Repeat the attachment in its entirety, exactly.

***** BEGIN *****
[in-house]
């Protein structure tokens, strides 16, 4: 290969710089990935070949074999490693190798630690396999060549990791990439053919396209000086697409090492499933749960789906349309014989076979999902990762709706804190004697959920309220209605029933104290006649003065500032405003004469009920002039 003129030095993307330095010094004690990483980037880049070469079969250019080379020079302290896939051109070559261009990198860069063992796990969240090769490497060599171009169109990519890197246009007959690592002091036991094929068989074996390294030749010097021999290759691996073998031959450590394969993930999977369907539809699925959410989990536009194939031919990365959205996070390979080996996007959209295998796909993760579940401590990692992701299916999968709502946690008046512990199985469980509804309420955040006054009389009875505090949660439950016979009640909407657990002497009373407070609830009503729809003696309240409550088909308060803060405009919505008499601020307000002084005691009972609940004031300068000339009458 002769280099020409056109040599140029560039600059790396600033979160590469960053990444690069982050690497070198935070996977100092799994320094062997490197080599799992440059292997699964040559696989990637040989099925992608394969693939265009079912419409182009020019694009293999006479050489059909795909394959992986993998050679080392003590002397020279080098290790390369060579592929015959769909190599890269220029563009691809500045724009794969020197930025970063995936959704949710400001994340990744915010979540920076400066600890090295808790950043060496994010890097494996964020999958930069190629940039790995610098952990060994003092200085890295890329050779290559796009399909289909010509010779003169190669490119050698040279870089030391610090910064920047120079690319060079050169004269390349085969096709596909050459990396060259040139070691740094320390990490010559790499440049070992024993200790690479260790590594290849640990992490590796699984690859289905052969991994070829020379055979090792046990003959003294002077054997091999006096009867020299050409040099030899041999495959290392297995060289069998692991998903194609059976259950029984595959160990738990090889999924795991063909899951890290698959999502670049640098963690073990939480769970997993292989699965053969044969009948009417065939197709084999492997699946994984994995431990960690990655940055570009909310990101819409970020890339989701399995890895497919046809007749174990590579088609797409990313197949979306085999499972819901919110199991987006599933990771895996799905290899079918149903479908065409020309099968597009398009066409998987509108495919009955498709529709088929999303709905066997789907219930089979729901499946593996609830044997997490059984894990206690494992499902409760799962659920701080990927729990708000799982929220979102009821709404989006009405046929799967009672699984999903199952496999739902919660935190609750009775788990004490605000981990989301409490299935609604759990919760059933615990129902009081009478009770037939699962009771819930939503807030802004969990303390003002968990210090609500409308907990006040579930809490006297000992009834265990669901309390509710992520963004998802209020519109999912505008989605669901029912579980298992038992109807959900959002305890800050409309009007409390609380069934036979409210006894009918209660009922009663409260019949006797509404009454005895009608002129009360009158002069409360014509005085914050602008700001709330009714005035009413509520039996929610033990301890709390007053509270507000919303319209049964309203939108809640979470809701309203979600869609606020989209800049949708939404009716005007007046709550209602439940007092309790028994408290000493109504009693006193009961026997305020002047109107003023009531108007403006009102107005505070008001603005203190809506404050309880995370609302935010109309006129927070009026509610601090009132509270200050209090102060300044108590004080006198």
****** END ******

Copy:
[in-house]
């Protein structure tokens, strides 16, 4: 290969710089990935070949074999490693190798630690396999060549990791990439053919396209000086697409090492499933749960789906349309014989076979999902990762709706804190004697959920309220209605029933104290006649003065500032405003004469009920002039 003129030095993307330095010094004690990483980037880049070469079969250019080379020079302290896939051109070559261009990198860069063992796990969240090769490497060599171009169109990519890197246009007959690592002091036991094929068989074996390294030749010097021999290759691996073998031959450590394969993930999977369907539809699925959410989990536009194939031919990365959205996070390979080996996007959209295998796909993760579940401590990692992701299916999968709502946690008046512990199985469980509804309420955040006054009389009875505090949660439950016979009640909407657990002497009373407070609830009503729809003696309240409550088909308060803060405009919505008499601020307000002084005691009972609940004031300068000339009458 002769280099020409056109040599140029560039600059790396600033979160590469960053990444690069982050690497070198935070996977100092799994320094062997490197080599799992440059292997699964040559696989990637040989099925992608394969693939265009079912419409182009020019694009293999006479050489059909795909394959992986993998050679080392003590002397020279080098290790390369060579592929015959769909190599890269220029563009691809500045724009794969020197930025970063995936959704949710400001994340990744915010979540920076400066600890090295808790950043060496994010890097494996964020999958930069190629940039790995610098952990060994003092200085890295890329050779290559796009399909289909010509010779003169190669490119050698040279870089030391610090910064920047120079690319060079050169004269390349085969096709596909050459990396060259040139070691740094320390990490010559790499440049070992024993200790690479260790590594290849640990992490590796699984690859289905052969991994070829020379055979090792046990003959003294002077054997091999006096009867020299050409040099030899041999495959290392297995060289069998692991998903194609059976259950029984595959160990738990090889999924795991063909899951890290698959999502670049640098963690073990939480769970997993292989699965053969044969009948009417065939197709084999492997699946994984994995431990960690990655940055570009909310990101819409970020890339989701399995890895497919046809007749174990590579088609797409990313197949979306085999499972819901919110199991987006599933990771895996799905290899079918149903479908065409020309099968597009398009066409998987509108495919009955498709529709088929999303709905066997789907219930089979729901499946593996609830044997997490059984894990206690494992499902409760799962659920701080990927729990708000799982929220979102009821709404989006009405046929799967009672699984999903199952496999739902919660935190609750009775788990004490605000981990989301409490299935609604759990919760059933615990129902009081009478009770037939699962009771819930939503807030802004969990303390003002968990210090609500409308907990006040579930809490006297000992009834265990669901309390509710992520963004998802209020519109999912505008989605669901029912579980298992038992109807959900959002305890800050409309009007409390609380069934036979409210006894009918209660009922009663409260019949006797509404009454005895009608002129009360009158002069409360014509005085914050602008700001709330009714005035009413509520039996929610033990301890709390007053509270507000919303319209049964309203939108809640979470809701309203979600869609606020989209800049949708939404009716005007007046709550209602439940007092309790028994408290000493109504009693006193009961026997305020002047109107003023009531108007403006009102107005505070008001603005203190809506404050309880995370609302935010109309006129927070009026509610601090009132509270200050209090102060300044108590004080006198």